Blackburn Type I Monoplane open cockpit
The Blackburn Type I monoplane was initially flown with the crew occupying a single open cockpit.
The Blackburn Aeroplane Company two-seat Blackburn Type I was powered by an 80hp Gnôme rotary engine, with just three aircraft being built and all differing from each other in their details.
The first aircraft, a two-seat version, was ordered by Blackburn Flying School student Dr M.G. Christie and was flown for the first time at Lofthouse Park, Leeds on 14th August 1913. It initially featured a single, long open cockpit for the pilot and passenger (with the passenger in front), although this was subsequently modified to have separate cockpits for each occupant. 
Despite Dr Christie failing to gain his Royal Aero Club licence, the aircraft was much more successful, gaining publicity by winning a 100-mile race, sponsored by the Yorkshire Evening News on 2nd October 1913. The aircraft was piloted by Harold Blackburn, who was no relation to company founder Robert Blackburn.
The race was staged between just the Yorkshire-built Blackburn Type 1 Monoplane and a Lancashire-built Avro 504, quickly becoming known as The 'War of the Roses' Air Race.
Blackburn Type I original form
The first Type I 'Yorkshire Rose' prepares to take-off in the 'War of the Roses' air race.
The 100-mile course began and ended at Moortown, near Leeds, covering a circuit which visited control points at Doncaster, Sheffield and Barnsley. 
Following the race, two large circular apertures on the Blackburn Type 1 Monoplane were opened in the front cowling to improve engine cooling whilst in December 1913, the aircraft was further modified to provide separate cockpits for the two occupants.
Type I monoplane twin cockpit stbd side
The first Blackburn Type I monoplane in its final form with twin cockpits.
The second aircraft however, still featured a single pilot with the front cockpit being used as a freight compartment for the carriage of goods or mail. The kingpost, supporting the bracing wires above the wing, was also changed from an inverted-V structure to a single faired structure (like that used on the contemporary Bristol Coanda monoplanes). It flew in this revised form on 14th December 1913, again with Harold Blackburn at the controls.
The Blackburn Type 1 Monoplane continued flying through the 1913-14 winter, before a period flying at Sheffield from 29th March to 4th April 1914. At its peak, the flying displays attracted 10,000 spectators, despite the often poor weather conditions at that time of year. Eventually however, it was damaged beyond repair in the latter part of 1914 and was subsequently scrapped in York.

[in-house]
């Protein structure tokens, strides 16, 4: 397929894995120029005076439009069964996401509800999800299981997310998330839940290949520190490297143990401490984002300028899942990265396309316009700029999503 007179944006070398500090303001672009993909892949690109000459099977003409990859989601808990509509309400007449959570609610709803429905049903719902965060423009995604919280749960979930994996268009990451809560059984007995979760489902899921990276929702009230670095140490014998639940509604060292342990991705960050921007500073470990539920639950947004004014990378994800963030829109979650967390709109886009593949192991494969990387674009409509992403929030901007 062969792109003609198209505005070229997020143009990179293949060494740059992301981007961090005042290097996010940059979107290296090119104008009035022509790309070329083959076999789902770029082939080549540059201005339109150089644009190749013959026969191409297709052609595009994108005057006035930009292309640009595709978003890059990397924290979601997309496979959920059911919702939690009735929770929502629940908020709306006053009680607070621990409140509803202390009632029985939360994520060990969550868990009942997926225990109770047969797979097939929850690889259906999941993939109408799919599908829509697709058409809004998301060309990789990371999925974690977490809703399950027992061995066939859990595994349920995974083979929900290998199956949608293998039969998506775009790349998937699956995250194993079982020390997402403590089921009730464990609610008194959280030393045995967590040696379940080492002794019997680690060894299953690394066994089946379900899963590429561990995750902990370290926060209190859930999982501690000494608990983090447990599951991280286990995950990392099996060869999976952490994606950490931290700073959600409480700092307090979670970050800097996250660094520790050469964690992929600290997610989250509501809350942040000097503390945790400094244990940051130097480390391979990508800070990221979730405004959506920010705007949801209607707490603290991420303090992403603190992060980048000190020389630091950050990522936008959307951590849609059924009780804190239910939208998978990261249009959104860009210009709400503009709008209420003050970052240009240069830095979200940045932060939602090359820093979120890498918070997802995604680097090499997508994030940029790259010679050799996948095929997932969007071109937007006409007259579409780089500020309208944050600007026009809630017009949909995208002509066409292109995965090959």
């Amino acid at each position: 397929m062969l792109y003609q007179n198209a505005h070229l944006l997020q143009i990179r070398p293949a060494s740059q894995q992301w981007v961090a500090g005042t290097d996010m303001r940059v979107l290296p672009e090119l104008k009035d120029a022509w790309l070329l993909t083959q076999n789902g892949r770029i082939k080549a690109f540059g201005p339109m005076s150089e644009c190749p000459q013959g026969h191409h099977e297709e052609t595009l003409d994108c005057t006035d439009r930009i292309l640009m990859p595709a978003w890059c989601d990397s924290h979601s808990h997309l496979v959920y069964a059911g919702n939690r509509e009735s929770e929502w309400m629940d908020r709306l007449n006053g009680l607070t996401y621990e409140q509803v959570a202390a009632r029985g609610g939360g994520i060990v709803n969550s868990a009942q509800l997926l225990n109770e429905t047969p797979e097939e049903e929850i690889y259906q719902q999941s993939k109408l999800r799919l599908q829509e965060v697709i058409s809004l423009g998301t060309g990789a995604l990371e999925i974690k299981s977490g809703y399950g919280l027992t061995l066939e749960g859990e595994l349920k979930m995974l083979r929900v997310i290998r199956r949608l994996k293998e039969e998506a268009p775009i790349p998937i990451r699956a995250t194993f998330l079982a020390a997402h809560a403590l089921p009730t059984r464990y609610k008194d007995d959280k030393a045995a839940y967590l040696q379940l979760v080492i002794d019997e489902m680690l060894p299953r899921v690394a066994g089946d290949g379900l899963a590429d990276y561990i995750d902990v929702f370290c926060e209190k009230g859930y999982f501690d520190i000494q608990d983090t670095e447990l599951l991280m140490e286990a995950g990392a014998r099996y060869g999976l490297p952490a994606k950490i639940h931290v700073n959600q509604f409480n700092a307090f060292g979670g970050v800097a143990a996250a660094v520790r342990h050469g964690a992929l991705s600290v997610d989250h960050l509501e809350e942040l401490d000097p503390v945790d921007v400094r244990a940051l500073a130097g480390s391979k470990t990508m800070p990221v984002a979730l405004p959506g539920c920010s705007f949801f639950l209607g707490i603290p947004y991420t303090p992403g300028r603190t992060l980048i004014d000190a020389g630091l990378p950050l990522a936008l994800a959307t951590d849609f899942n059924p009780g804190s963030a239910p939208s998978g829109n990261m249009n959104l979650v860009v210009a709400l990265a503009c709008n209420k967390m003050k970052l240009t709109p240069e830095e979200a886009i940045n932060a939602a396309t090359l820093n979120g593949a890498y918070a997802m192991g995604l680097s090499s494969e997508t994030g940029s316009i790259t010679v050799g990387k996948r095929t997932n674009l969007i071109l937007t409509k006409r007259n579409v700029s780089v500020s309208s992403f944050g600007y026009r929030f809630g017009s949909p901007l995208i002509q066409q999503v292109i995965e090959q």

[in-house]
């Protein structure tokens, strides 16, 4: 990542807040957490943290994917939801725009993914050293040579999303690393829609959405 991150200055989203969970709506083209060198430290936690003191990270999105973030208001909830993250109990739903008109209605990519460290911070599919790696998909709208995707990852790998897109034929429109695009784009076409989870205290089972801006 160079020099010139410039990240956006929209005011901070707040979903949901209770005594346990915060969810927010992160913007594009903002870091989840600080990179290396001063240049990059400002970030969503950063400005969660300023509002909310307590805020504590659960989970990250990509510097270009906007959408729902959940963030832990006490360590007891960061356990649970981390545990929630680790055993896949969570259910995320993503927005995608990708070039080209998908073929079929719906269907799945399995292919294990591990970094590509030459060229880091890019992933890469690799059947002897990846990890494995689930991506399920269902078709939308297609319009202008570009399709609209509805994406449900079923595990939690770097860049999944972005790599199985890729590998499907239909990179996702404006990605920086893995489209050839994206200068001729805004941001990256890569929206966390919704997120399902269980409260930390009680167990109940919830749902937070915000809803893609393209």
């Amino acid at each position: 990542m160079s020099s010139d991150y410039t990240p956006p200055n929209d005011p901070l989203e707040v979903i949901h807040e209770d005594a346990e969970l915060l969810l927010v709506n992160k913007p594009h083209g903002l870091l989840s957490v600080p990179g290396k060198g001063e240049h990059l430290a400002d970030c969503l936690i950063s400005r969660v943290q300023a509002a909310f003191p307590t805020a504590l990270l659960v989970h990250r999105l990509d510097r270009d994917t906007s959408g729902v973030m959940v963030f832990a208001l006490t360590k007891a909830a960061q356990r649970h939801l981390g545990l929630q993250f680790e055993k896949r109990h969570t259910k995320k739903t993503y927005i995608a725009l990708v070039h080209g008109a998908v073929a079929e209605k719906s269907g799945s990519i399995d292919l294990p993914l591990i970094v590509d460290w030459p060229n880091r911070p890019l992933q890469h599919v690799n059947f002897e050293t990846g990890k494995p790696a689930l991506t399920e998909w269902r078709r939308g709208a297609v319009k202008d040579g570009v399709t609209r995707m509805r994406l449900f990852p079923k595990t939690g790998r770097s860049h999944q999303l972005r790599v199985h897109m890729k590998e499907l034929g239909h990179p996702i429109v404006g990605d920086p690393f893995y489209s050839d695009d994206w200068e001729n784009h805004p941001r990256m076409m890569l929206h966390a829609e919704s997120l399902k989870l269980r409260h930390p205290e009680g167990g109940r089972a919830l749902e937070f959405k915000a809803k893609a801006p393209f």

The success of these machines led to the development of a third aircraft, referred to as the 'Improved Type I Monoplane'. This was initially flown with an 80hp Gnôme engine and featured undercarriage modifications with a different tailplane design. It flew in late May or early June 1914, being also known to have been flying at York as late as 9th July 1914. When the First World War broke out it was commandeered and taken to Scarborough along with the Type L biplane (described separately).
Blackburn Type I Land Sea monoplane
The Anzani-powered Blackburn Land / Sea monoplane operated by the Northern Aircraft Co at Windemere.
Sadly, the Royal Flying Corps (RFC) did not regard the aircraft as being suitable for military use, selling it to W Rowland Ding of The Northern Aircraft Company Ltd at Lake Windermere. They converted the aircraft to a floatplane, fitted it with a 100hp Anzani radial engine and operated giving pleasure flights to wealthy tourists.
The company also ran a flying school, which advertised itself as ‘The Seaplane School - The go-ahead school' and they boasted 'The Northern Aircraft Café, which adjoined to the School Hangars. At the Cafe,
breakfasts, luncheons and teas were offered at moderate prices to student and trainee RFC pilots. Before long work commenced on the Dormy House in the School Grounds, which offered 20 bedrooms, a spacious Dining and Billiard Room. All the rooms featured the luxury of central heating throughout, a big attraction considering the austerity of the darkening war clouds over Europe.
The converted aircraft flew on floats for the first time on 26th October 1915, becoming known as the ‘Blackburn Land / Sea Monoplane’. It continued in use as a training aircraft for some six months before it unfortunately capsized at Bowness on 1st April 1916, being subsequently written off.
Blackburn Type I Land Sea Windermere
The Land / Sea Monoplane was used for seaplane training from October 1916 until 1st April 1916.

Variants & Number Built

Blackburn Type I Monoplane
Two aircraft. Two-seater followed by a single seat aircraft with a freight compartment.
Blackburn Improved Type I Monoplane
One two-seat aircraft with minor improvements, later modified as a floatplane with 100hp Anzani radial and known as the Land/Sea monoplane.
3 aircraft as detailed above



Type I Monoplane
Land / Sea Monoplane
One 80 hp Gnôme rotary engine
One 100 hp Anzani radial engine
38 ft 0 in
Maximum Weight
1,500 lb
1,733 lb
Pilot and passenger
Maximum speed
70 mph
82 mph
4 hours



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